Many of the lawyer advertising rules that govern attorney websites and digital marketing can be found in the section about Information about Legal Services of the Nevada Rules for Professional Conduct. Those rules include:
- Rule 7.1 for Communications Concerning a Lawyer’s Services:
- Rule 7.2 for Advertising;
- Rule 7.2A for Advertising Filing Requirements; and
- Rule 7.3 for Communications With Prospective Clients, and
- Rule 7.4 for Communication of Fields of Practice and Specialization.
Additionally, In Nevada a lawyer that advertises must file ALL non-exempt advertisements pursuant to the requirements of RPC 7.2A.
The Rules of Professional Conduct are as follows:
Rule 7.1: This law states that a lawyer shall not make a false or misleading communication about the lawyer or the lawyer’s services. A communication is false or misleading if it:
- Contains a material misrepresentation of fact or law, or omits a fact necessary to make the statement considered as a whole not materially misleading;
- Is likely to create an unjustified or unreasonable expectation about results the lawyer can or has achieved, which shall be considered inherently misleading for the purposes of this Rule, or states or implies that the lawyer can achieve results by means that violate the Rules of Professional Conduct or other law;
- Compares the lawyer’s services with other lawyers’ services, unless the comparison can be factually substantiated;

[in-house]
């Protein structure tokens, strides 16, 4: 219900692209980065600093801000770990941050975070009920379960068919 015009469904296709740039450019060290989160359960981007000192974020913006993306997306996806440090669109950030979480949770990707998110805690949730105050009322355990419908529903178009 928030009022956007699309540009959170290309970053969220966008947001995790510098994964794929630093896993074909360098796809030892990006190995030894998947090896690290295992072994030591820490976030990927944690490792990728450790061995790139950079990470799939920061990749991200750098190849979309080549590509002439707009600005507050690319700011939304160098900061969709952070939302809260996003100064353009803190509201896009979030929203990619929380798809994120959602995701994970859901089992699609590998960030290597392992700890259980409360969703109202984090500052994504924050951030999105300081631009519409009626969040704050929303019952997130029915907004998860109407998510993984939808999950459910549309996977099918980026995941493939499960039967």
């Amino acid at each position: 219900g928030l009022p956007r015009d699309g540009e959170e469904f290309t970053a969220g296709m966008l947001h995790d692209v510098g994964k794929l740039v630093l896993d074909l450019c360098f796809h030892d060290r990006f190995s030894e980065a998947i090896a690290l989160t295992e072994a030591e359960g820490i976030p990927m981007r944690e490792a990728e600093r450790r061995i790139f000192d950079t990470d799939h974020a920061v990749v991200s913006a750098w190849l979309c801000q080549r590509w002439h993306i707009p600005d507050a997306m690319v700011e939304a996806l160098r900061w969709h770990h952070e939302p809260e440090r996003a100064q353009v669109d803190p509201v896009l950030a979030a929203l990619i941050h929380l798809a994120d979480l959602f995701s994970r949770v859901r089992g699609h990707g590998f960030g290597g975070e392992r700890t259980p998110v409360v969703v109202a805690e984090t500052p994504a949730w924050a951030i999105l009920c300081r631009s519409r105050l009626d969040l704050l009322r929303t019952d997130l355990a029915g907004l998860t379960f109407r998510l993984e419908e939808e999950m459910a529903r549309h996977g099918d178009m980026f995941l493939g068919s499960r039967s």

- Contains a testimonial or endorsement which violates any portion of this Rule.
Rule 7.2: This rule governs advertising.
“While subject to the requirements of Rule 7.1, a lawyer may advertise services through the public media, such as a telephone directory, legal directory, newspaper or other periodical, billboards and other signs, radio, television and recorded messages the public may access by dialing a telephone number, or through written or electronic communication not involving solicitation as prohibited by Rule 7.3.”
While advertising is permitted, rule 7.2 sets forth various regulations:
“However, the advertisement must contain a disclaimer that successful past results are not a guarantee in future cases if the advertisement contains any reference to past successes or results obtained. If the past successes or results obtained include a monetary sum, the amount involved must have been actually received by the client, and the reference must be accompanied by adequate information regarding the nature of the case or matter and the damages or injuries sustained by the client, and if the gross amount received is stated, the attorney fees and litigation expenses withheld from the amount must be stated as well.”
To avoid misleading future clients, it is required attorneys accompany all advertisements with disclaimers and disclosures. All disclaimers and disclosures must be “of sufficient size to be clearly legible and prominently placed so as to be conspicuous to the intended viewer.